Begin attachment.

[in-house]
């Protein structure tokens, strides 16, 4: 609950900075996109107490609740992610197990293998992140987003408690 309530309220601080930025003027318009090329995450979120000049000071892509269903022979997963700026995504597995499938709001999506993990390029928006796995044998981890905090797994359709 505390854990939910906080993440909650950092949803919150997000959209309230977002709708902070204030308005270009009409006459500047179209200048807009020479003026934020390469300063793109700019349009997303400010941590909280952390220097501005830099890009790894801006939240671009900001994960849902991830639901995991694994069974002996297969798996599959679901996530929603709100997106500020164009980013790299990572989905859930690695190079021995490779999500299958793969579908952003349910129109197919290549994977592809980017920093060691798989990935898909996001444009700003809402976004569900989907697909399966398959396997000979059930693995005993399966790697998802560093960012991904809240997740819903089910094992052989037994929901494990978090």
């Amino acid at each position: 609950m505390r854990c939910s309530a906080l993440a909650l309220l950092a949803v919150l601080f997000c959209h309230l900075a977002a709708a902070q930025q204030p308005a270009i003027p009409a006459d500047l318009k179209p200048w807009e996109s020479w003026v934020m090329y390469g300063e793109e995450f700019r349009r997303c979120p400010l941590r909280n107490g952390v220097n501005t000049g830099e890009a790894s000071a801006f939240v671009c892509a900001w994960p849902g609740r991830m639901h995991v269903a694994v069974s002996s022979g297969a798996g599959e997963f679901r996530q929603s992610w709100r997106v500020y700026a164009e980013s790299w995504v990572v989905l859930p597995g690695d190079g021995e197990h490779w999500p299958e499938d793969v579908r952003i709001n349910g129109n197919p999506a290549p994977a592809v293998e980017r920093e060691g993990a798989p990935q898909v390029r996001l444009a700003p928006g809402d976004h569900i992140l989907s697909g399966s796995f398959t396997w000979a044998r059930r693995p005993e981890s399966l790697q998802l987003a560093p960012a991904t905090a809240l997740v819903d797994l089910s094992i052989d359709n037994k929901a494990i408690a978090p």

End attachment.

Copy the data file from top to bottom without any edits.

[in-house]
């Protein structure tokens, strides 16, 4: 609950900075996109107490609740992610197990293998992140987003408690 309530309220601080930025003027318009090329995450979120000049000071892509269903022979997963700026995504597995499938709001999506993990390029928006796995044998981890905090797994359709 505390854990939910906080993440909650950092949803919150997000959209309230977002709708902070204030308005270009009409006459500047179209200048807009020479003026934020390469300063793109700019349009997303400010941590909280952390220097501005830099890009790894801006939240671009900001994960849902991830639901995991694994069974002996297969798996599959679901996530929603709100997106500020164009980013790299990572989905859930690695190079021995490779999500299958793969579908952003349910129109197919290549994977592809980017920093060691798989990935898909996001444009700003809402976004569900989907697909399966398959396997000979059930693995005993399966790697998802560093960012991904809240997740819903089910094992052989037994929901494990978090």
């Amino acid at each position: 609950m505390r854990c939910s309530a906080l993440a909650l309220l950092a949803v919150l601080f997000c959209h309230l900075a977002a709708a902070q930025q204030p308005a270009i003027p009409a006459d500047l318009k179209p200048w807009e996109s020479w003026v934020m090329y390469g300063e793109e995450f700019r349009r997303c979120p400010l941590r909280n107490g952390v220097n501005t000049g830099e890009a790894s000071a801006f939240v671009c892509a900001w994960p849902g609740r991830m639901h995991v269903a694994v069974s002996s022979g297969a798996g599959e997963f679901r996530q929603s992610w709100r997106v500020y700026a164009e980013s790299w995504v990572v989905l859930p597995g690695d190079g021995e197990h490779w999500p299958e499938d793969v579908r952003i709001n349910g129109n197919p999506a290549p994977a592809v293998e980017r920093e060691g993990a798989p990935q898909v390029r996001l444009a700003p928006g809402d976004h569900i992140l989907s697909g399966s796995f398959t396997w000979a044998r059930r693995p005993e981890s399966l790697q998802l987003a560093p960012a991904t905090a809240l997740v819903d797994l089910s094992i052989d359709n037994k929901a494990i408690a978090p």